A lifelong resident of Queens, Jimmy Van Bramer was first elected to the New York City Council on November 3, 2009. First reelected in 2013, he was overwhelmingly elected to a third 4-year term on November 7, 2017.
Now serving as Deputy Leader of the City Council, Council Member Van Bramer was reappointed by Speaker Corey Johnson to the Budget Negotiating Team (BNT) which plays an integral role in formulating the City’s budget to fund critical programs, projects and organizations citywide. Council Member Van Bramer was also reappointed to chair the Council’s Cultural Affairs, Libraries and International Intergroup Relations Committee. As Chair of the committee, he has oversight over 200 libraries and thousands of cultural organizations, institutions and programs throughout New York City. Council Member Van Bramer has led this committee his entire tenure in City Council. During this time he has fought hard to secure over $1 billion for our City’s libraries and the arts.
Council Member Van Bramer served as the Majority Leader of City Council during his second term in office beginning in January of 2014 and served in the role until the end of the 2017 Council Session.
Council Member Van Bramer is committed to standing up for Queens Values and is leading the resistance in Queens to President Trump’s harmful policies and actions that are in direct contrast with these values. Just weeks after the 2016 presidential election, Council Member Van Bramer led thousands of people over the Queensboro Bridge to Trump Tower in Manhattan to unite the voices of Queens residents and make it clear to the President Elect that he did not represent their Queens Values. In April of 2017, after the President’s budget eliminated funding for the National Endowment for the Arts, the Institute of Museum and Library Services, National Endowment for the Humanities, and the Corporation for Public Broadcasting, Council Member Van Bramer organized and led a Rally to Save the Arts. Hundreds of people, including Broadway stars and David Byrne of the Talking Heads, joined him on the steps of City Hall to demand that the Federal Government continue to fund these vital institutions.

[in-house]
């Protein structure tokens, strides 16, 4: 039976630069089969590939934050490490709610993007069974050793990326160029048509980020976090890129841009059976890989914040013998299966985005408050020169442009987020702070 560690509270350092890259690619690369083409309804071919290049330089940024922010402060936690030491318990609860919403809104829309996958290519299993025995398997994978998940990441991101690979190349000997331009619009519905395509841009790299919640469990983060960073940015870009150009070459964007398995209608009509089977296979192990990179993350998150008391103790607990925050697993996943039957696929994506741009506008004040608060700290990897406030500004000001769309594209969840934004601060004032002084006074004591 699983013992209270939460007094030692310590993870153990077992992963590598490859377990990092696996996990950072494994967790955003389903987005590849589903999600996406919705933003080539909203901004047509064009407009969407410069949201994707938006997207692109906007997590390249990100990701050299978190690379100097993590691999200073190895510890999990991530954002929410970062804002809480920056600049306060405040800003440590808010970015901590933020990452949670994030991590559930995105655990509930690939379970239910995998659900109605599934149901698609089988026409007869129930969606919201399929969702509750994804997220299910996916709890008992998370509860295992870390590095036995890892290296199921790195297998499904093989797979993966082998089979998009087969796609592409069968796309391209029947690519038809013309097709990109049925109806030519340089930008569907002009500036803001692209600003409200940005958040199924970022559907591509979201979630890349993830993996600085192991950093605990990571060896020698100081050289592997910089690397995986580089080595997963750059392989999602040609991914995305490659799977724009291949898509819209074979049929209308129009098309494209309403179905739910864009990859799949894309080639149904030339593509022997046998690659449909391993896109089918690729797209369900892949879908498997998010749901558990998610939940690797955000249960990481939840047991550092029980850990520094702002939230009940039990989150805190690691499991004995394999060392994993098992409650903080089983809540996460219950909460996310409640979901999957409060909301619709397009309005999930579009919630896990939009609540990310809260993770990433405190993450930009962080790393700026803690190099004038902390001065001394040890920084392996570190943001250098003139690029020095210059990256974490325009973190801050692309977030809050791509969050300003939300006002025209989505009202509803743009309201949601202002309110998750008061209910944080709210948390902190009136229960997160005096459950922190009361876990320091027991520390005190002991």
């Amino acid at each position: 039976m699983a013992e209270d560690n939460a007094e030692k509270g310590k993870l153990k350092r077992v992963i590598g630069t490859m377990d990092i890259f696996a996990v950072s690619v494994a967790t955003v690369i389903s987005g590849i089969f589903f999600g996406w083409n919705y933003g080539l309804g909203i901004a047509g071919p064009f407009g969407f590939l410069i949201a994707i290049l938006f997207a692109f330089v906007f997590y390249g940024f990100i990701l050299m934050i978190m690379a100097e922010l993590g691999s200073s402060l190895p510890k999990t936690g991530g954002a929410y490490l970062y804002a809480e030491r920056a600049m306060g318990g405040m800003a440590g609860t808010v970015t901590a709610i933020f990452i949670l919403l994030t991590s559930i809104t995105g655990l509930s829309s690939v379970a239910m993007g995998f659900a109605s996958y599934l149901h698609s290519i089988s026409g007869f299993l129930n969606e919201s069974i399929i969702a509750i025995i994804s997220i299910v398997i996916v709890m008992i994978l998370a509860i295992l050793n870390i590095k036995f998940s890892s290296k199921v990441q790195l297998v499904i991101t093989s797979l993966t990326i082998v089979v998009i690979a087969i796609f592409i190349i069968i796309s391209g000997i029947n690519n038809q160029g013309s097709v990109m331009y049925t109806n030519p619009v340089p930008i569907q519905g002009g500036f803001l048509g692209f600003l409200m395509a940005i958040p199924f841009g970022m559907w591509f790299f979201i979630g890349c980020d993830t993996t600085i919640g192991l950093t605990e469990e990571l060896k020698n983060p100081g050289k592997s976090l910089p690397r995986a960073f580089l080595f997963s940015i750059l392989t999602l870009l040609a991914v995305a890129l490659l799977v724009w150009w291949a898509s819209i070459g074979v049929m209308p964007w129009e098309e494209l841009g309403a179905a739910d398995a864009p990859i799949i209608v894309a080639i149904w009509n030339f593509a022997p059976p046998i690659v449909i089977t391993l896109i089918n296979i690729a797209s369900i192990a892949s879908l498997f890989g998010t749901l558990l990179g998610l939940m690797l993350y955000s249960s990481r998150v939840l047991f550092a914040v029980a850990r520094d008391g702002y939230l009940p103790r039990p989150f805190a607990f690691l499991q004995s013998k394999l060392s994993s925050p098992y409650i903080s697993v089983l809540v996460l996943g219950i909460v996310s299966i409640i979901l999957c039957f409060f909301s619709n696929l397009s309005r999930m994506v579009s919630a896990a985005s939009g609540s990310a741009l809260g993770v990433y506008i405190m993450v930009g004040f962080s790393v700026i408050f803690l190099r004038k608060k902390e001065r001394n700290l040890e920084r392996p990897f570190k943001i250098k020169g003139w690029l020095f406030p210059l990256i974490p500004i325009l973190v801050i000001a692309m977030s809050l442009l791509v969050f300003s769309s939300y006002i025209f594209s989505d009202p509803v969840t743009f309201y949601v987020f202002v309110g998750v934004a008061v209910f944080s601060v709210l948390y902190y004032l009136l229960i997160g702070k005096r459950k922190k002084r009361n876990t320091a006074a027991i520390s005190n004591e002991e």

In 2015, Council Member Van Bramer led a five-borough advocacy campaign which helped secure nearly $700 million in expense and capital funding to the City’s three library systems – Queens Library, Brooklyn Public Library and the New York Public Library. This significant City investment helped restore six-day library service citywide to millions of New Yorkers, created hundreds of jobs and set the course to successfully address the capital needs of each neighborhood branch. Council Member Van Bramer led the charge which resulted in the historic baselining of six-day library service.
In 2015, Council Member Van Bramer ushered legislation though the City Council to develop New York City’s first-ever comprehensive Cultural Plan which aims to enhance access to arts and culture in all five boroughs as well as increase the ability of New Yorkers to have a greater role in selecting public art projects in their neighborhoods. In 2017, the cultural plan, CreateNYC, was released and programs from its recommendations are being rolled out and funded.
Council Member Van Bramer has secured hundreds of millions of dollars for parks and public housing during his time in the Council. These projects include the new Hunters Point South Park, the rebuilding of the Queensbridge Park seawall and new roofs on every building in Queensbridge Houses.
As a Council Member, he has dedicated himself to addressing the issues that the people in the 26th Council District care about. From 2009 to 2017, Council Member Van Bramer’s office helped over 27,000 constituents with a wide variety of issues, including: illegal drag racing, graffiti on private properties, cleanliness of residential streets, necessary traffic safety improvements, immigration/deportation cases, social services and general quality of life complaints.